Sunday, January 25, 2009

Calling off home deals not so easy

In every downturn, there will be some investors or speculators - made desperate by the change in market direction - who want to get out of their private home deals.

Property consultants said they have of late received calls from such buyers seeking ways to get out of their purchases. A litigator, who declined to be named, said inquiries on this matter started flowing in late last year.

The Real Estate Developers’ Association of Singapore has indeed reminded buyers that they cannot just walk away from their sales contracts and return their units.

Its honorary legal adviser Kwa Kim Li reminded buyers of that point again when she spoke at a construction and property prospects seminar earlier this month.

Try as these buyers might, if they have inked a sale and purchase agreement, they have little chance of getting out of a binding contract, property consultants and lawyers said.

Buyers who had bought on deferred payment in 2006 and 2007 in particular are having cold feet as the completion date of their developments approaches and the bulk of the payment is due.

The Government revealed late last year that there were 10,450 uncompleted private homes bought under the deferred payment scheme, which allows buyers to pay just 10 to 20 per cent up front for an uncompleted home and the rest upon completion.

Market watchers had cautioned that the already weak property market would be hit hard by potential defaults, should many buyers fail to follow through with their deals.

Whether they can or cannot do so, there are apparently a sizeable number of buyers out there who are willing to forfeit their 20 per cent deposit to get out of a long-term commitment they never planned for, particularly in Singapore’s sharpest and deepest recession, industry sources said.

‘If you are at the option stage, you can walk away.

‘But once you exercise it, you can’t walk away unless you declare yourself a bankrupt,’ said Jones Lang LaSalle head of residential Jacqueline Wong.

A purchase starts with the seller making an irrevocable offer - an Option to Purchase - to the buyer, so that he will not sell the same property within a period of usually 14 days to another buyer.
The buyer can walk away at this stage.

But after he exercises the Option to Purchase, he cannot do so as a binding contract has been created.

How the rules work…
Under Singapore’s Housing Developers Rules, a buyer who wants to walk away from or repudiate his sale and purchase agreement has to get the developer to agree to it.

‘If the purchaser fails to pay an instalment, the vendor (developer or seller) has a right to choose to annul the sale and purchase agreement or to claim against the purchaser for the unpaid instalment as a debt,’ said Ms Foo Soon Yien, director of Bernard & Rada Law Corp.

If it is the former, the vendor has the right to keep 20 per cent of the purchase price as well as the interest from all unpaid instalments, and resell the unit, she said.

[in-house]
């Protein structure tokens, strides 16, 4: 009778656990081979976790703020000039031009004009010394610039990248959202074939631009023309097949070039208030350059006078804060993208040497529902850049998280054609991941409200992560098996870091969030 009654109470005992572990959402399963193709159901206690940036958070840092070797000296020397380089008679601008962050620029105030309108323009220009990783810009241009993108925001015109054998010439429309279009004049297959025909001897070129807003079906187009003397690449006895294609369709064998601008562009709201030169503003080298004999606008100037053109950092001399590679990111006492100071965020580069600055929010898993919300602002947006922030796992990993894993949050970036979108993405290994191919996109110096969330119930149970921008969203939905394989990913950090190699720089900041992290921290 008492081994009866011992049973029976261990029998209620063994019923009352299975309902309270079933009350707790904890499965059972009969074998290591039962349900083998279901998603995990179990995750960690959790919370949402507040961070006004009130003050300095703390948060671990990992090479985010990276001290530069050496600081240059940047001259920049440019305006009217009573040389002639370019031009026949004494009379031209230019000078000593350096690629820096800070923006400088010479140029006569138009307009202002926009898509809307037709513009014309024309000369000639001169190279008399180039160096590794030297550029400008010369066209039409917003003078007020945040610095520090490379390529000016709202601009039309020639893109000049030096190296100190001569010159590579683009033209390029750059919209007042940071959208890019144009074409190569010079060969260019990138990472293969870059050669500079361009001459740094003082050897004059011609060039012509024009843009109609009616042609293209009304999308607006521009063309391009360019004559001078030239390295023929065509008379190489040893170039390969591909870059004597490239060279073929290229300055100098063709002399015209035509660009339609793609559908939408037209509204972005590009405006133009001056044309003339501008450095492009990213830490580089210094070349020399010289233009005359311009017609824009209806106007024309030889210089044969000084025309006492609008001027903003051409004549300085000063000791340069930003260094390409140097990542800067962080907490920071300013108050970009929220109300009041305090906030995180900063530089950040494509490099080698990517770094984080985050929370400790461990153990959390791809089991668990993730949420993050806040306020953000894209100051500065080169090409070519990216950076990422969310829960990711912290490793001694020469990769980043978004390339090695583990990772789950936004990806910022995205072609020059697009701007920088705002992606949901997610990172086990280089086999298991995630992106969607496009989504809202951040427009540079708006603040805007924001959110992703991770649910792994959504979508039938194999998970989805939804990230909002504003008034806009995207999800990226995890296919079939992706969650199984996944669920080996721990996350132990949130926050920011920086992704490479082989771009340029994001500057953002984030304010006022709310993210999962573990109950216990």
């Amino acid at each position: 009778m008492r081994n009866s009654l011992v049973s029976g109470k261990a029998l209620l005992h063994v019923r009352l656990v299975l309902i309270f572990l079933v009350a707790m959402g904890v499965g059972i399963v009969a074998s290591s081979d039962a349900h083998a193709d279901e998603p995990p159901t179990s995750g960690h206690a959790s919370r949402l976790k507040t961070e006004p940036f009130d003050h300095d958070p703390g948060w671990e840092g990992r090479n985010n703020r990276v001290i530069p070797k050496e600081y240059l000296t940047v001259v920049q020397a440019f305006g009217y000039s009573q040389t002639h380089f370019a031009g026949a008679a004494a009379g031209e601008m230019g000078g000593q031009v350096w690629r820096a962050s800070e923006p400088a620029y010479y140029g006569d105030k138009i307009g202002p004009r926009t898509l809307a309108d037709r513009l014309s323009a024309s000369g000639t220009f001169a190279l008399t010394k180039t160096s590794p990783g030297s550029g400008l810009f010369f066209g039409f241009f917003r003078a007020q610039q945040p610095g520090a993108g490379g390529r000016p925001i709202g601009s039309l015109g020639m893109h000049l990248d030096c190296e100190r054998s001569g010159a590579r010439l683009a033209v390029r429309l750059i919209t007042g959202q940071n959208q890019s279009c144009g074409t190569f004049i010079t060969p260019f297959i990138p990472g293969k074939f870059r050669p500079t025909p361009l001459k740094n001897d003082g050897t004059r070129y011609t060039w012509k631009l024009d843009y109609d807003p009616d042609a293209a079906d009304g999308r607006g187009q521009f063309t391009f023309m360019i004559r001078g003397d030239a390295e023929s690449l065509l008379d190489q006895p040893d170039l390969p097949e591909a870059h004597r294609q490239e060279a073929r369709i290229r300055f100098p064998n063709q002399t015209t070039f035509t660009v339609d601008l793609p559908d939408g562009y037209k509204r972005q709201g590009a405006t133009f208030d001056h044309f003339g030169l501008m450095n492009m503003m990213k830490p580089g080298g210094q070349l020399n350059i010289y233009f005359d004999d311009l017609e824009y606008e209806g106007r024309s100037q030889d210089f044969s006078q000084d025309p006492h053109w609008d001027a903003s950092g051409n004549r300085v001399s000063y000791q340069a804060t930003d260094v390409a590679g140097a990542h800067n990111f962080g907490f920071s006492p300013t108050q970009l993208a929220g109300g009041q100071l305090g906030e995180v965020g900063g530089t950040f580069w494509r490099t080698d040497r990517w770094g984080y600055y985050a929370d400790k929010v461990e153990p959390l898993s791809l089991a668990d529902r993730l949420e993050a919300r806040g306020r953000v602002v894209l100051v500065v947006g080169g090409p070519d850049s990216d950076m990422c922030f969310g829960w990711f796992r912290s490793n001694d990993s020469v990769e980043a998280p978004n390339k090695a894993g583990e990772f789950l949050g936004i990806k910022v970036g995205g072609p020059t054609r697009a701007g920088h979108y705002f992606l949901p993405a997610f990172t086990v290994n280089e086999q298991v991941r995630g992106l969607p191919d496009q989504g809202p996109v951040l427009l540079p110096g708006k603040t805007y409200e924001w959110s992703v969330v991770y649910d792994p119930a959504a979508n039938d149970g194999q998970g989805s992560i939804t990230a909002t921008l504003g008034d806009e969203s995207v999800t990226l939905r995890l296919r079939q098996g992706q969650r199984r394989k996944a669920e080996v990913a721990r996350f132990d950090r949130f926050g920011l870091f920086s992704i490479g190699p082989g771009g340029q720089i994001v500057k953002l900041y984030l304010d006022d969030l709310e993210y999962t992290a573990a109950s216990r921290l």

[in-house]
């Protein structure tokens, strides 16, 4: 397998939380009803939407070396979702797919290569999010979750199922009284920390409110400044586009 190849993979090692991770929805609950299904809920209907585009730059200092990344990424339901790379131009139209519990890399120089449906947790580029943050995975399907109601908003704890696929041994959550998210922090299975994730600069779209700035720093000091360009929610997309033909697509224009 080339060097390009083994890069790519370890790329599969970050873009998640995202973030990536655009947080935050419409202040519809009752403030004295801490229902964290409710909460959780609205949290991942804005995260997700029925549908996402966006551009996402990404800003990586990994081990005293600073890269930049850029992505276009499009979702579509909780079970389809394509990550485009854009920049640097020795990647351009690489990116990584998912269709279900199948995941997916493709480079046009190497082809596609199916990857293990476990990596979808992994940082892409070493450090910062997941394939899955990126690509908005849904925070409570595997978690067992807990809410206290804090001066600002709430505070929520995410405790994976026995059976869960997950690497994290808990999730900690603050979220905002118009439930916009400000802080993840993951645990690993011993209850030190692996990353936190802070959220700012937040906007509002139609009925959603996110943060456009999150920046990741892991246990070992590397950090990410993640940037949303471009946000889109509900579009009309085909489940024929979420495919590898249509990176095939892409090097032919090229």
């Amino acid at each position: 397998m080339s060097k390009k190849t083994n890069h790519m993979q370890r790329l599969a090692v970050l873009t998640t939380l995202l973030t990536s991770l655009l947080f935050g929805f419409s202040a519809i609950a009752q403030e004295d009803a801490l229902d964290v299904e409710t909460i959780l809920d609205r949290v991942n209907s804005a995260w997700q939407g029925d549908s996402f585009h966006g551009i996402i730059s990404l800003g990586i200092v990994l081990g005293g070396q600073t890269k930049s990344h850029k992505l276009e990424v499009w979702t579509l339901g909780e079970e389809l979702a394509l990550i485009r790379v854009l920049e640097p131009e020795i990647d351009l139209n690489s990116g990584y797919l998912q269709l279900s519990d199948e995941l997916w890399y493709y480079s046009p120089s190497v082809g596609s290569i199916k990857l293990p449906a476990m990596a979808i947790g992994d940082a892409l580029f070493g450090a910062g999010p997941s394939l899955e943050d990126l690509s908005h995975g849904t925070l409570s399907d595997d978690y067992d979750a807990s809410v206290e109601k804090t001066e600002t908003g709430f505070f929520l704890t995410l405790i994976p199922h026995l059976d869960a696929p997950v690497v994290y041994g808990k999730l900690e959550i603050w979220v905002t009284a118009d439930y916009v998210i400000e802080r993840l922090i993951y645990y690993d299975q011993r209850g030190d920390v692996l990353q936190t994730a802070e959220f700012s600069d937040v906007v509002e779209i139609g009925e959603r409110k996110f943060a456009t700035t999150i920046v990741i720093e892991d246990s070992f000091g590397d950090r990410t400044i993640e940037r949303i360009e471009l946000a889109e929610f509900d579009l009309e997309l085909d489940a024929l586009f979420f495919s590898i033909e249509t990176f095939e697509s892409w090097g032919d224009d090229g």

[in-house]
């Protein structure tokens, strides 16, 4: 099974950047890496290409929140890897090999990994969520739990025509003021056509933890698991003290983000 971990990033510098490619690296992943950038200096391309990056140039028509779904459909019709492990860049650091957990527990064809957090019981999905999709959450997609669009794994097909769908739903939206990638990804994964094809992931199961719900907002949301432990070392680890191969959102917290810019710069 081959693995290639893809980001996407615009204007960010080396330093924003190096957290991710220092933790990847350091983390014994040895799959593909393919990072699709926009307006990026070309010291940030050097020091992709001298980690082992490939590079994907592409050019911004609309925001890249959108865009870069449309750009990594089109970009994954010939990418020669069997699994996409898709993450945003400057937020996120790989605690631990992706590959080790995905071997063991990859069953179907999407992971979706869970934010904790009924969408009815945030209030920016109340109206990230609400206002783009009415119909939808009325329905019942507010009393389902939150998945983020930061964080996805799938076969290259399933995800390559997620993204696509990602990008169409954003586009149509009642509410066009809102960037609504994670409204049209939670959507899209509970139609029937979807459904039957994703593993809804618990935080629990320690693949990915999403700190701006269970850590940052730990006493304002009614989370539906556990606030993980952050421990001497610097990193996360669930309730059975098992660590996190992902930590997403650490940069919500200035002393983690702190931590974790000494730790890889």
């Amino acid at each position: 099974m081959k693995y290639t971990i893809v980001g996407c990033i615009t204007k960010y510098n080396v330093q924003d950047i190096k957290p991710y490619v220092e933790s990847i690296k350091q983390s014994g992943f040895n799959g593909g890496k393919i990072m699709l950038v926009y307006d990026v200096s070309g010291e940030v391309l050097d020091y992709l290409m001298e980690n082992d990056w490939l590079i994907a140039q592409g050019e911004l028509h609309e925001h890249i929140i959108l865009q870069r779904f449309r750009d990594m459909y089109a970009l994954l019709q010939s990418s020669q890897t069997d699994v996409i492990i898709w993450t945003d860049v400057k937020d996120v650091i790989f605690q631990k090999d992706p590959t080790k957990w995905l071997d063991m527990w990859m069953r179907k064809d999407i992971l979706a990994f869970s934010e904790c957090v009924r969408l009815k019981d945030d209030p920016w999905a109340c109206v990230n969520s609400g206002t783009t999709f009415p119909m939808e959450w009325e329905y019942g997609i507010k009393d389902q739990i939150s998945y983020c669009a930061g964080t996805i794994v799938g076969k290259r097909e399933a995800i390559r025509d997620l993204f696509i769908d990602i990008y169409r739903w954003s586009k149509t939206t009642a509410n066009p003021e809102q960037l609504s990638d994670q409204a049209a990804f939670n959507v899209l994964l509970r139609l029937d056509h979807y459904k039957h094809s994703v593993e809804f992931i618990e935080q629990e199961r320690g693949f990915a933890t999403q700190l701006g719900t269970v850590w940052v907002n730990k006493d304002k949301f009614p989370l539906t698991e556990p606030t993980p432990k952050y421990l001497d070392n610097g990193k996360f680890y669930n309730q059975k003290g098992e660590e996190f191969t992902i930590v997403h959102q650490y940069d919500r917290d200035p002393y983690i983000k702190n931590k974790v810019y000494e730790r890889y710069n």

If he chooses the second option, he can take legal action, obtain judgment and enforce it against the buyer to compel him to pay.

That’s not all. The buyer also has further liability to meet any price shortfall if the property is sold at a lower price, said Mr Lim Ker Sheon, a director at law firm Characterist.

Pandora’s box
While they can allow it, developers have no wish to let buyers walk away in a weak market as they would have problems selling the units they take back, experts said.

‘If a developer agrees, it will be like opening a Pandora’s box. Nobody will agree to it,’ said Ms Wong.

‘On the flip side, in a bull run, the seller or developer can’t turn around and tell the buyer to offload it back to them just because they can sell it at a higher price.’

A more likely scenario would see the developer taking the buyer to court and declaring him a bankrupt, she said.

Marco Polo Developments, now known as Wheelock Properties (Singapore), did sue those who defaulted on the progress payments for its posh Ardmore Park project due to the 1997 Asian financial crisis and win some suits.

‘Usually, the threat of a legal suit is enough to wake the buyer up,’ said Ms Wong.

Still, a number of Indonesians walked away from their purchases during the Asian financial crisis and disappeared, said an industry veteran who declined to be named.

What next for buyers?
Buyers who have difficulty paying for their purchases will have to sell the properties at a lower price.
Under genuine circumstances where the buyer wants to pay but has problems doing so, the developers may, on a case-by-case basis, offer alternative payment modes such as staggered payments or instalments, consultants said.

‘They may choose to allow the buyers a longer period to repay, with or without interest,’ said the industry veteran, adding that the critical stage where potential defaults are concerned has yet to come.

‘In every downturn, there will be people who want to walk away but can’t.’

Source: Sunday Times - 25 Jan 2009

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